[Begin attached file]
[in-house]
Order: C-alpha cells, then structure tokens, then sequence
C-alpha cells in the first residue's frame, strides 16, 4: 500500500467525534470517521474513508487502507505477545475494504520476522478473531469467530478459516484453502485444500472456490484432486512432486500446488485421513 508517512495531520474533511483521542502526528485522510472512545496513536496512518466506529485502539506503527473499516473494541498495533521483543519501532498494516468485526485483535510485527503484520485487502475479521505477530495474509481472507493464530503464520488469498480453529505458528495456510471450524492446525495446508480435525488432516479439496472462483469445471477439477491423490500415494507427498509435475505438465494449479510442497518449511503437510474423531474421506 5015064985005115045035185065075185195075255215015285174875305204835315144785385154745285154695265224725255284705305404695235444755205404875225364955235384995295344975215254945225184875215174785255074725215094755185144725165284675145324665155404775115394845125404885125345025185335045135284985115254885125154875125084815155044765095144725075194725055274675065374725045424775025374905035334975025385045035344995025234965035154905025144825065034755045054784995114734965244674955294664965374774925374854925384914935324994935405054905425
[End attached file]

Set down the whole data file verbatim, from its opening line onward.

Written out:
[in-house]
Order: C-alpha cells, then structure tokens, then sequence
C-alpha cells in the first residue's frame, strides 16, 4: 500500500467525534470517521474513508487502507505477545475494504520476522478473531469467530478459516484453502485444500472456490484432486512432486500446488485421513 508517512495531520474533511483521542502526528485522510472512545496513536496512518466506529485502539506503527473499516473494541498495533521483543519501532498494516468485526485483535510485527503484520485487502475479521505477530495474509481472507493464530503464520488469498480453529505458528495456510471450524492446525495446508480435525488432516479439496472462483469445471477439477491423490500415494507427498509435475505438465494449479510442497518449511503437510474423531474421506 5015064985005115045035185065075185195075255215015285174875305204835315144785385154745285154695265224725255284705305404695235444755205404875225364955235384995295344975215254945225184875215174785255074725215094755185144725165284675145324665155404775115394845125404885125345025185335045135284985115254885125154875125084815155044765095144725075194725055274675065374725045424775025374905035334975025385045035344995025234965035154905025144825065034755045054784995114734965244674955294664965374774925374854925384914935324994935405054905425